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Contador's ban may affect whole of Saxo Bank

By:
Cycling News
Published:
February 07, 2012, 23:16 GMT,
Updated:
February 08, 2012, 17:40 GMT
Edition:
First Edition Cycling News, Wednesday, February 8, 2012
Alberto Contador Velasco Team Saxo Bank)

Alberto Contador Velasco Team Saxo Bank)

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Case points out a fundamental flaw with UCI points system

With the decision of the Court of Arbitration for Sport to ban Alberto Contador and strip him of his results onward from and including the 2010 Tour de France, the entire Saxo Bank team stands to be punished for the Spaniard's doping offense even though it occurred when Contador rode for Astana.

At issue is the team's "sporting value", a measure of the points of the team's recruits for the upcoming season which is used to calculate which teams will be included in the WorldTour. That honour comes with automatic entry to the three Grand Tours and all of the other WorldTour events - and this can be critcal for a team's survival.

However, since Contador was responsible for better than half of Saxo Bank's value toward its 2012 WorldTour license, and he has been stripped of those results, the UCI can now, under its own rules, reconsider the team's inclusion in this year's WorldTour. Without Contador's points, the team would have been 18th.

Only the top 15 teams are taken automatically, while the next five teams are weighed against each other in terms of ethical, financial and administrative criteria and three are chosen at the discretion of the UCI licensing commission. That commission's president, Pierre Zapelli, explained the situation to Sporten.dk today, but said his commission has yet to be asked to reconsider Saxo Bank's license.

"If a team is between 16th and 20th in the ranking, we must decide which of those are licensed. We issue only 18 licenses, so we must exclude two of the teams. If Team Saxo Bank did not have Contador's points, they did not have enough points to compete among the best 20 teams, and they would not have received a license," Zappelli said.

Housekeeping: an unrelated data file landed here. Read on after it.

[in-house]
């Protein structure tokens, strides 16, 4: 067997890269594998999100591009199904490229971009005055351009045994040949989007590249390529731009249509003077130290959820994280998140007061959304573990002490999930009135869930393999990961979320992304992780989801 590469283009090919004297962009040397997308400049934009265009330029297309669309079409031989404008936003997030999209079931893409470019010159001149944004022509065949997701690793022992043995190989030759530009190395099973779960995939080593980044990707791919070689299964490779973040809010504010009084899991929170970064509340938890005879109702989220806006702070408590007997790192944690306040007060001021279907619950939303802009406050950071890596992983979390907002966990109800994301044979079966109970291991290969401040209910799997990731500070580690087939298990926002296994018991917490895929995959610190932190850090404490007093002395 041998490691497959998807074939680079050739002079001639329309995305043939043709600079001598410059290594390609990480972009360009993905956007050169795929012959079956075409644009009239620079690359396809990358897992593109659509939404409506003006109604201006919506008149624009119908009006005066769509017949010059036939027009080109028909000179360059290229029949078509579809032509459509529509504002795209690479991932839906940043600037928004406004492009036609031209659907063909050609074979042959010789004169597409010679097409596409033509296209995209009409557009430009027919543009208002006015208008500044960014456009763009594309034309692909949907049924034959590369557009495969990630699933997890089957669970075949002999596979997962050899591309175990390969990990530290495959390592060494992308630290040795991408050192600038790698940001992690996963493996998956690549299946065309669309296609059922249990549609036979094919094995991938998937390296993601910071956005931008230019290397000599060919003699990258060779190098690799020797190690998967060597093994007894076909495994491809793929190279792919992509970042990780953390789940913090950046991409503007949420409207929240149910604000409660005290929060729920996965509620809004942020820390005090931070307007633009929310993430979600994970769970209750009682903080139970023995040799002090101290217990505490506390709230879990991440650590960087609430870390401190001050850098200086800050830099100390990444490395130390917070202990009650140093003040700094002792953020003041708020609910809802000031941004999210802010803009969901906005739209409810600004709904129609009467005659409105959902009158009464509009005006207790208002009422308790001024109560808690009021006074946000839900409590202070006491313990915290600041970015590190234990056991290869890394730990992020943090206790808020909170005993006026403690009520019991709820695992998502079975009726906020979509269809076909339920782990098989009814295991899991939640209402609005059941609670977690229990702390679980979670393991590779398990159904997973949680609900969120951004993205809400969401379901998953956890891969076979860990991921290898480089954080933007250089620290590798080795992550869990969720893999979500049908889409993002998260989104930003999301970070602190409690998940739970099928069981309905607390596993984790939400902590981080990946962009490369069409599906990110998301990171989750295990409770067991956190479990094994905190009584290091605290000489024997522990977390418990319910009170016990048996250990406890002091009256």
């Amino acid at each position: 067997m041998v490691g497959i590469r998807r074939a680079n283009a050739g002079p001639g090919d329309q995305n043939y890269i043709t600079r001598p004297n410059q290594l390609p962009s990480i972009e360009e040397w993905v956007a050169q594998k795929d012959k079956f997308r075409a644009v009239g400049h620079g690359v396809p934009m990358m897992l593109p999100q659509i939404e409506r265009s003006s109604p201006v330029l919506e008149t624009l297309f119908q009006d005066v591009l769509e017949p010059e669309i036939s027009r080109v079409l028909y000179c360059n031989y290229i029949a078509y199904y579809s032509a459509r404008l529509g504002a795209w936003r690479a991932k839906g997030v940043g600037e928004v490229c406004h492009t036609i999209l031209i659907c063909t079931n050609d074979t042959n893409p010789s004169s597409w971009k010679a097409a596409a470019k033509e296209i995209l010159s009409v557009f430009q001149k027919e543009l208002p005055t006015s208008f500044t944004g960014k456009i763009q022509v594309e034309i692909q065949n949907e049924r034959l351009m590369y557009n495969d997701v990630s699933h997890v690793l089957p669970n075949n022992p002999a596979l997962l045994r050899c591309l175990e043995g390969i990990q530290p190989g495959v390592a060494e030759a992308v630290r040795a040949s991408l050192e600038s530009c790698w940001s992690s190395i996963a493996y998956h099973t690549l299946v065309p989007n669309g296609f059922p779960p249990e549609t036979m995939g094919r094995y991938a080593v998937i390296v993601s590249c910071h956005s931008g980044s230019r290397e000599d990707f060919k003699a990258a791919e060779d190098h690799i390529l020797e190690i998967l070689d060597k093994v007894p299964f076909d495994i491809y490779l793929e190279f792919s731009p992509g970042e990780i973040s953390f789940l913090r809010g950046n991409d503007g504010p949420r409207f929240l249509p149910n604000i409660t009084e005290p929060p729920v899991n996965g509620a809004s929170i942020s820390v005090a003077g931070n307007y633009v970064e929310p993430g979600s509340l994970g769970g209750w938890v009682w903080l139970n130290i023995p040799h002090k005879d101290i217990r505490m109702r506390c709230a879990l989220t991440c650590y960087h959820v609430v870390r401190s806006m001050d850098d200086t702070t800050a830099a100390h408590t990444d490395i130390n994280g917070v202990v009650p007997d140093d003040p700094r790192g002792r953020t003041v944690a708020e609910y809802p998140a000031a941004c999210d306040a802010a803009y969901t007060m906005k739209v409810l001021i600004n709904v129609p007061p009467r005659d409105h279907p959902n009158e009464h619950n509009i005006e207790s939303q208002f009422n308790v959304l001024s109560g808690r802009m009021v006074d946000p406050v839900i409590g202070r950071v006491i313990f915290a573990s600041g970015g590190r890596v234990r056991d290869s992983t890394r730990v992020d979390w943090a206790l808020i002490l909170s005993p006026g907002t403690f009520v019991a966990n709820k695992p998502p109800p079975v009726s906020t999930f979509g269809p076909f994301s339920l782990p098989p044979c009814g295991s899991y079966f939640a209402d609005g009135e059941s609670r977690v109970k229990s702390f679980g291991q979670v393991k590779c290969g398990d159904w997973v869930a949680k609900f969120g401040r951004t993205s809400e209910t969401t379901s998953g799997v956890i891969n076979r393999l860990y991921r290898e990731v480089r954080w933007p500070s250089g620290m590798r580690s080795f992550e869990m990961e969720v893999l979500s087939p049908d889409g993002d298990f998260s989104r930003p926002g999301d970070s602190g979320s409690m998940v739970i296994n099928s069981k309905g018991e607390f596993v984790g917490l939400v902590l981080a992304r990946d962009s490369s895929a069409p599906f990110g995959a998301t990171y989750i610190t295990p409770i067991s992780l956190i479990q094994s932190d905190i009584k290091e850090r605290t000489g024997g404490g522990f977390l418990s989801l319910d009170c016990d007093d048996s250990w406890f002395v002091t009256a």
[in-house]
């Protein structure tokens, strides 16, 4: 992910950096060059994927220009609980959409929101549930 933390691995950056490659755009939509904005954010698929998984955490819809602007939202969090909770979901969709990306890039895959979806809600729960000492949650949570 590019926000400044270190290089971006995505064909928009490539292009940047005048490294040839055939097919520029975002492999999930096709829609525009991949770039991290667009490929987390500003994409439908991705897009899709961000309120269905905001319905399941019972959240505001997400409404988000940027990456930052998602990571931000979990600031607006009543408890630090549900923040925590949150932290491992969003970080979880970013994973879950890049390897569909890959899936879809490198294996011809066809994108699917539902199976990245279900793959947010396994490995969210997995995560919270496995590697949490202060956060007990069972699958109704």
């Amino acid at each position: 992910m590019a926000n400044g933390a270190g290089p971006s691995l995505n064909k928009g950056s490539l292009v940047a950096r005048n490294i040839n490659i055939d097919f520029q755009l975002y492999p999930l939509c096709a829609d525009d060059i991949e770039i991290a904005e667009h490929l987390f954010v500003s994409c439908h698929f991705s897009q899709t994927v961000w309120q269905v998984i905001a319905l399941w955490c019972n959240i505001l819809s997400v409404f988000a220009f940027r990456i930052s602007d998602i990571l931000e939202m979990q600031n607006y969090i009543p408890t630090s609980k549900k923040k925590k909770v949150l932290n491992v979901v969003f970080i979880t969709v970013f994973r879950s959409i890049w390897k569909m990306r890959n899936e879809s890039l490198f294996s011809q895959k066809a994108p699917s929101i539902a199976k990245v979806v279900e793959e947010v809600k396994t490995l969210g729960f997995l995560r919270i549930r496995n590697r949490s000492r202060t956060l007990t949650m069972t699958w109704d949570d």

There is no precedent for stripping a team of top tier status because of a disqualification, since the points system was only implemented two years ago. Contador's case is the first to so severely impact a team's standing, albeit retroactively.

However, Zappelli said the commission would have also factored doping cases into its decision in picking the final three WorldTour teams, had the CAS decision been issued previously.

The UCI has not yet asked the licensing commission to reconsider Saxo Bank's WorldTour license, but the debate surrounding the issue is a contentious one, since Contador was racing with Astana when he tested positive and had signed with Saxo Bank before he knew about the result.

Teams association (AIGCP) president Jonathan Vaughters told Cyclingnews that this case points out just one of several serious flaws with the UCI's system for doling out WorldTour licenses.

"The specifics of this case aren't the largest issue. The points system, in my opinion, is a very poorly constructed way of deciding which pro teams are allowed into the WorldTour or not. It's demeaning to the team's and the sponsors."

The issue is sure to be heavily debated when the AIGCP convenes for its general assembly on March 2.

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doping UCI